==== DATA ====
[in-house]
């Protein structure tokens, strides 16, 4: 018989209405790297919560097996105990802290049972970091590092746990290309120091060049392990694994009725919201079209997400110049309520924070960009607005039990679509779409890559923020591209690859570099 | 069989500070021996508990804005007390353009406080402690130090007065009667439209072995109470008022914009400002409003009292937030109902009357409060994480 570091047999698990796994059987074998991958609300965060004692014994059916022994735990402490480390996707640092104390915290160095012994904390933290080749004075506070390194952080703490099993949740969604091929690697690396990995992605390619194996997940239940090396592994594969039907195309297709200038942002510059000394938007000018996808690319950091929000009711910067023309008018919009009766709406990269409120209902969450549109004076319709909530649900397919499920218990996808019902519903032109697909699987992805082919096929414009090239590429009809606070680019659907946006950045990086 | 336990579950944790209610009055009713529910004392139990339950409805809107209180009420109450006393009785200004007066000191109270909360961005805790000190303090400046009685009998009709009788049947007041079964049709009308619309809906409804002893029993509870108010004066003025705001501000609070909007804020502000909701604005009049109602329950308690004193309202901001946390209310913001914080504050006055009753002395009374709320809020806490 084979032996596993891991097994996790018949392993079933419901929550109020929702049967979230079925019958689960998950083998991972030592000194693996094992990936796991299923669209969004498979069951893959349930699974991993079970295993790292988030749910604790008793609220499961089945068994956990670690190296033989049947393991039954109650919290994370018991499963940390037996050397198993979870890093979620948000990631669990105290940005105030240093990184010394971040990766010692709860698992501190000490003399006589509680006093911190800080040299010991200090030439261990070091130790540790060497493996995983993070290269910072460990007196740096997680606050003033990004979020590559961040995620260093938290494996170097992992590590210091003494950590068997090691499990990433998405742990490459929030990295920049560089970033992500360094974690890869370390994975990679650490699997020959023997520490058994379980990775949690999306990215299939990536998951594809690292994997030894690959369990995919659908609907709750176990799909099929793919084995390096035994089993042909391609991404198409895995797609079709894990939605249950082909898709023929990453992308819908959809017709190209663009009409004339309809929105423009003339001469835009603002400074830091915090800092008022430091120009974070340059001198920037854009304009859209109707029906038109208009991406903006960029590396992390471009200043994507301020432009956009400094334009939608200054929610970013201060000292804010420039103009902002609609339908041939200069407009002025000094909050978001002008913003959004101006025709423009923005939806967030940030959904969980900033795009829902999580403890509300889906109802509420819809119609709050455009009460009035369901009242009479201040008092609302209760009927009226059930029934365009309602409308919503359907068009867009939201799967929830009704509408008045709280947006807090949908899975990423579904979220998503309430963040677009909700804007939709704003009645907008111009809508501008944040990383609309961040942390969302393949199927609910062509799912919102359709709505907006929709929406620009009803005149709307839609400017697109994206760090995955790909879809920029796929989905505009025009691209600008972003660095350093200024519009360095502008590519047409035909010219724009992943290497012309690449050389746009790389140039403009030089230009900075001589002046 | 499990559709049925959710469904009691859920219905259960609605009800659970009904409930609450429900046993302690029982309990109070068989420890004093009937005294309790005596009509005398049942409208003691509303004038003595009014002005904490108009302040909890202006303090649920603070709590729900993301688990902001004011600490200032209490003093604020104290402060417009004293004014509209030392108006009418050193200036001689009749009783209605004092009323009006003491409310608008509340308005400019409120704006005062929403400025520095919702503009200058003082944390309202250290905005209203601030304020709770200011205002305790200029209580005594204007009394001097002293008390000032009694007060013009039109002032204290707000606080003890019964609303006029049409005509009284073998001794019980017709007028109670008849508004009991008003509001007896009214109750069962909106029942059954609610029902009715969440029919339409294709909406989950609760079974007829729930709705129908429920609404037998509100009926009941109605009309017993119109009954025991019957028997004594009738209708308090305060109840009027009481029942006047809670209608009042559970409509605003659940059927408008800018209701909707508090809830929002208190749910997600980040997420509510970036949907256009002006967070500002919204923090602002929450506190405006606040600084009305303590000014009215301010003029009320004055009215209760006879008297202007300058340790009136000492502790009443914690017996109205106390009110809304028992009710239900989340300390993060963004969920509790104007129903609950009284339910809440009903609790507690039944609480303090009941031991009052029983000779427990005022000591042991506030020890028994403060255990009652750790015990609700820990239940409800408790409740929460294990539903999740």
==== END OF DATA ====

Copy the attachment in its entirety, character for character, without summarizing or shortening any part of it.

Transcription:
[in-house]
């Protein structure tokens, strides 16, 4: 018989209405790297919560097996105990802290049972970091590092746990290309120091060049392990694994009725919201079209997400110049309520924070960009607005039990679509779409890559923020591209690859570099 | 069989500070021996508990804005007390353009406080402690130090007065009667439209072995109470008022914009400002409003009292937030109902009357409060994480 570091047999698990796994059987074998991958609300965060004692014994059916022994735990402490480390996707640092104390915290160095012994904390933290080749004075506070390194952080703490099993949740969604091929690697690396990995992605390619194996997940239940090396592994594969039907195309297709200038942002510059000394938007000018996808690319950091929000009711910067023309008018919009009766709406990269409120209902969450549109004076319709909530649900397919499920218990996808019902519903032109697909699987992805082919096929414009090239590429009809606070680019659907946006950045990086 | 336990579950944790209610009055009713529910004392139990339950409805809107209180009420109450006393009785200004007066000191109270909360961005805790000190303090400046009685009998009709009788049947007041079964049709009308619309809906409804002893029993509870108010004066003025705001501000609070909007804020502000909701604005009049109602329950308690004193309202901001946390209310913001914080504050006055009753002395009374709320809020806490 084979032996596993891991097994996790018949392993079933419901929550109020929702049967979230079925019958689960998950083998991972030592000194693996094992990936796991299923669209969004498979069951893959349930699974991993079970295993790292988030749910604790008793609220499961089945068994956990670690190296033989049947393991039954109650919290994370018991499963940390037996050397198993979870890093979620948000990631669990105290940005105030240093990184010394971040990766010692709860698992501190000490003399006589509680006093911190800080040299010991200090030439261990070091130790540790060497493996995983993070290269910072460990007196740096997680606050003033990004979020590559961040995620260093938290494996170097992992590590210091003494950590068997090691499990990433998405742990490459929030990295920049560089970033992500360094974690890869370390994975990679650490699997020959023997520490058994379980990775949690999306990215299939990536998951594809690292994997030894690959369990995919659908609907709750176990799909099929793919084995390096035994089993042909391609991404198409895995797609079709894990939605249950082909898709023929990453992308819908959809017709190209663009009409004339309809929105423009003339001469835009603002400074830091915090800092008022430091120009974070340059001198920037854009304009859209109707029906038109208009991406903006960029590396992390471009200043994507301020432009956009400094334009939608200054929610970013201060000292804010420039103009902002609609339908041939200069407009002025000094909050978001002008913003959004101006025709423009923005939806967030940030959904969980900033795009829902999580403890509300889906109802509420819809119609709050455009009460009035369901009242009479201040008092609302209760009927009226059930029934365009309602409308919503359907068009867009939201799967929830009704509408008045709280947006807090949908899975990423579904979220998503309430963040677009909700804007939709704003009645907008111009809508501008944040990383609309961040942390969302393949199927609910062509799912919102359709709505907006929709929406620009009803005149709307839609400017697109994206760090995955790909879809920029796929989905505009025009691209600008972003660095350093200024519009360095502008590519047409035909010219724009992943290497012309690449050389746009790389140039403009030089230009900075001589002046 | 499990559709049925959710469904009691859920219905259960609605009800659970009904409930609450429900046993302690029982309990109070068989420890004093009937005294309790005596009509005398049942409208003691509303004038003595009014002005904490108009302040909890202006303090649920603070709590729900993301688990902001004011600490200032209490003093604020104290402060417009004293004014509209030392108006009418050193200036001689009749009783209605004092009323009006003491409310608008509340308005400019409120704006005062929403400025520095919702503009200058003082944390309202250290905005209203601030304020709770200011205002305790200029209580005594204007009394001097002293008390000032009694007060013009039109002032204290707000606080003890019964609303006029049409005509009284073998001794019980017709007028109670008849508004009991008003509001007896009214109750069962909106029942059954609610029902009715969440029919339409294709909406989950609760079974007829729930709705129908429920609404037998509100009926009941109605009309017993119109009954025991019957028997004594009738209708308090305060109840009027009481029942006047809670209608009042559970409509605003659940059927408008800018209701909707508090809830929002208190749910997600980040997420509510970036949907256009002006967070500002919204923090602002929450506190405006606040600084009305303590000014009215301010003029009320004055009215209760006879008297202007300058340790009136000492502790009443914690017996109205106390009110809304028992009710239900989340300390993060963004969920509790104007129903609950009284339910809440009903609790507690039944609480303090009941031991009052029983000779427990005022000591042991506030020890028994403060255990009652750790015990609700820990239940409800408790409740929460294990539903999740």